Instead, you could go with writing code that runs just once. Don’t have transformations that happen whenever someone refreshes your site. Write your transformation (or… can I use the word “migrations” without scaring too many people nowadays?) and have them… you know… transform the data. Right there and then. That’s it. You just run it and then you can forget about that code. You don’t need to maintain it. You don’t need to debug it. It won’t slow up your UI’s startup time. There’s significantly less code to futz around with.

And the best part is that you get everything to be synced. All your clients, be they native apps, JavaScript rich apps, etc. use the same data model. That’s the same data your server has. It might even be the same data that you can then query on your database! No need to transform in your head what you see in the database and how that probably looks to your client after it did its business.

Code that runs once is easier to write and verify, can be effectively forgotten later, and gives use familiarity. Because our jobs are hard enough and we need all the time we have to try to solve real problems. You want to be able to move on from your previous schema mistakes, not to have to drag it around with you forever.

Can you find a chunk of code that can run one last time, today? Do it, make the world a better place.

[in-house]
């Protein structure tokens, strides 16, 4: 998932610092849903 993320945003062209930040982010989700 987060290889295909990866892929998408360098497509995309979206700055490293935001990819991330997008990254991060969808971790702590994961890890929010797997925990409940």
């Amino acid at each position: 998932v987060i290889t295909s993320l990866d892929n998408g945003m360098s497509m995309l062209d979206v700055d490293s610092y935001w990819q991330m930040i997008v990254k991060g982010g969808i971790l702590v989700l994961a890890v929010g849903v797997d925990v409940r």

Lessons from Building a Rocket Alarm App

3 weeks ago Hamas started firing more than a hundred rockets a day at Israel. After almost sleeping through the sirens one time, I decided that enough is enough and went looking for a way to write an app for it. The iPhone had a single app that would constantly alert with a delay (of usually several minutes) – we couldn’t fly with that.

Air raid sirens 101

If you’ve never had to live in rocket range and duck for shelter (like most of the western world) here’s how it basically works: all of a sudden you hear this lovely sound booming across the city and now you have to run for shelter within 15-90 seconds (depending on your distance from Gaza strip).

A lot of apartments in Israel have a safe room that you can run to, but older buildings don’t which means you usually go to the stairs, since they are considered safer than the rest of the building. You then spend 10 minutes with your neighbors (or strangers that ran inside from the street), waiting for the rockets to fall or be intercepted by the Iron Dome.

Problem is that these sirens are easy to miss if you’re taking a shower, a deep sleeper, in a place where there’s some noise or happen to be in a place where the sirens don’t reach that well.

With the help of a few talented friends, we had a working iPhone app in about 20ish work hours over the weekend. Since then the app has topped the Israeli App Store’s free chart and delivered tens of millions of notifications. Here’s a random collection of things I’ve learned along the way:

  • Not that hard to top the Israeli store: On its first day, the app had about ~4k installs (mostly in the Israeli store) and those were enough to get it to #10 on the free chart. 2.5 days later it had ~24k installs and ~100 5 star reviews, which brought it to be #1 on the Israeli store.

  • Going viral in bomb shelters: This is a bit stupid but I was utterly surprised to see the amount of installs keep going up. I posted once on Facebook. It seems like from there the app was shared across the Israeli tech people which got a nice amount of first installs. But the real masses of installs happened after every barrage on big cities. I’ve seen this and heard from other people: as we stand in the bomb shelters for minutes, usually with neighbors and total strangers, people see you get alerts on time and lament the crappy app they’ve been using.